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NLNG CEO confident of Train 7’s viability for Nigeria despite increased competition

The depth of Nigeria LNG’s focus on promoting the Train 7 expansion of its LNG export plant on Bonny Island, which would lift output by over 8 million tonnes a year (t/y) from the 2017 level to 30m t/y by 2023, is underlined by managing director and chief executive officer Tony Attah’s tireless efforts to raise investment for it. But he says these efforts are paying off and is optimistic of the project’s viability despite increased competition.

Nigeria was the world’s fourth-biggest exporter of LNG behind Qatar, Australia and Malaysia between 2015 and 2017, according to data from IHS Markit, and Nigerian LNG exports reached a record 21.3m t/y last year. But it faces a potential decline in influence as the US, Russia and Mozambique ready major new export capacity ahead of an expected global LNG supply crunch in 2023.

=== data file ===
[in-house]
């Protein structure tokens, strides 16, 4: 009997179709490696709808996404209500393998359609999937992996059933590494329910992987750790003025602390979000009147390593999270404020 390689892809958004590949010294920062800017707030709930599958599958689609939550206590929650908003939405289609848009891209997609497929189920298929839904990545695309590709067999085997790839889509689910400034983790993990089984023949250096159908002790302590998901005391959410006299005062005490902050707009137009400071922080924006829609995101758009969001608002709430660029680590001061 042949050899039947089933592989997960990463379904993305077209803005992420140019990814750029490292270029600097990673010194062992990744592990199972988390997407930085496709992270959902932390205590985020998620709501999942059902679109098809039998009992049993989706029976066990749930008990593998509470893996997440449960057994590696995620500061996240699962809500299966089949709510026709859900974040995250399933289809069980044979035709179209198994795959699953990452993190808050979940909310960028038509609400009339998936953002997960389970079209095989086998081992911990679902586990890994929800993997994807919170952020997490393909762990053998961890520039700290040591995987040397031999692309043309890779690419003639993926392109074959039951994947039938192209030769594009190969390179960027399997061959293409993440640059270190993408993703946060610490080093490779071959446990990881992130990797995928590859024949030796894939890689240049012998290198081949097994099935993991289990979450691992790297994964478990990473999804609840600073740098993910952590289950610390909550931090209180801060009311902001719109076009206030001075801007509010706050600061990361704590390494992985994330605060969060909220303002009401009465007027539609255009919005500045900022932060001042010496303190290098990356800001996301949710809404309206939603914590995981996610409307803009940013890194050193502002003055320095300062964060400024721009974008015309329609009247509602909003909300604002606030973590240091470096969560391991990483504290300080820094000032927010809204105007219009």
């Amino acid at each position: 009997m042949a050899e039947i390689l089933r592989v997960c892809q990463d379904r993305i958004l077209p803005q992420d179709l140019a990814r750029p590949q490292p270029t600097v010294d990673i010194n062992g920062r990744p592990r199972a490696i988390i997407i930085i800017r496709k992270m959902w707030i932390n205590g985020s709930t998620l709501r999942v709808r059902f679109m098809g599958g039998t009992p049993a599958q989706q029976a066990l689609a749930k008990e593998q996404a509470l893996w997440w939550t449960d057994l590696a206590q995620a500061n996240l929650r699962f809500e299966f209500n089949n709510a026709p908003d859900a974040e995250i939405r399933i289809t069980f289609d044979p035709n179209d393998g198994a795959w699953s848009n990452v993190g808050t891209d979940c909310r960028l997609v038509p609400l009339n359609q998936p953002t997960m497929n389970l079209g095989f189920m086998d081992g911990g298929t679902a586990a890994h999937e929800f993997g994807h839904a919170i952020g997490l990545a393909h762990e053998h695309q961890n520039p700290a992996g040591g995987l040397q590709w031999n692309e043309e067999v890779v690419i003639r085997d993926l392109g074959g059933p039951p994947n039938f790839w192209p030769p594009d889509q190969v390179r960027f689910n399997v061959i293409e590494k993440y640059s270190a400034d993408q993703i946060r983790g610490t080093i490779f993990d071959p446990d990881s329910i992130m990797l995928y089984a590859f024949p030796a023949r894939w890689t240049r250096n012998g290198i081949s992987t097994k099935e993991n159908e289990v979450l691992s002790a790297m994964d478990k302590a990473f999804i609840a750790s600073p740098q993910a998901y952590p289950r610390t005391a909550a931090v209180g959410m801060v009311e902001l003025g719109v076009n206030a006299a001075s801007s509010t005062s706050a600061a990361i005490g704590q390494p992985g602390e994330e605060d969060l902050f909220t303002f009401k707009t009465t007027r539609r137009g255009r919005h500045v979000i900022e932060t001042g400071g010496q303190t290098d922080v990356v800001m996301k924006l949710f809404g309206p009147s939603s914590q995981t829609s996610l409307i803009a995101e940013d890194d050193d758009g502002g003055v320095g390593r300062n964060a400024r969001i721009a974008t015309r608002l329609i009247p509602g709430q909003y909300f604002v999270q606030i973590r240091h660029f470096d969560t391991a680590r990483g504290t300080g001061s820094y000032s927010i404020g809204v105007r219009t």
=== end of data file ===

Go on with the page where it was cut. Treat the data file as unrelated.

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The company wants to raise almost $7bn to cover the cost of the construction and a further $5bn for upstream investment to ensure gas feedstock. But despite the size of the challenge and macro risks, Attah believes that other key obstacles are falling away.

Attah however added; “We can’t control the market, and are mindful of other unexpected risks that will arise. This is why we are focused on always achieving competitiveness in this project,” he said. “In the lead-up to the FID, during the post-FID period and in the years running up to 2023, we will need to be strong as the market rapidly evolves with new players and new demand,” he added.

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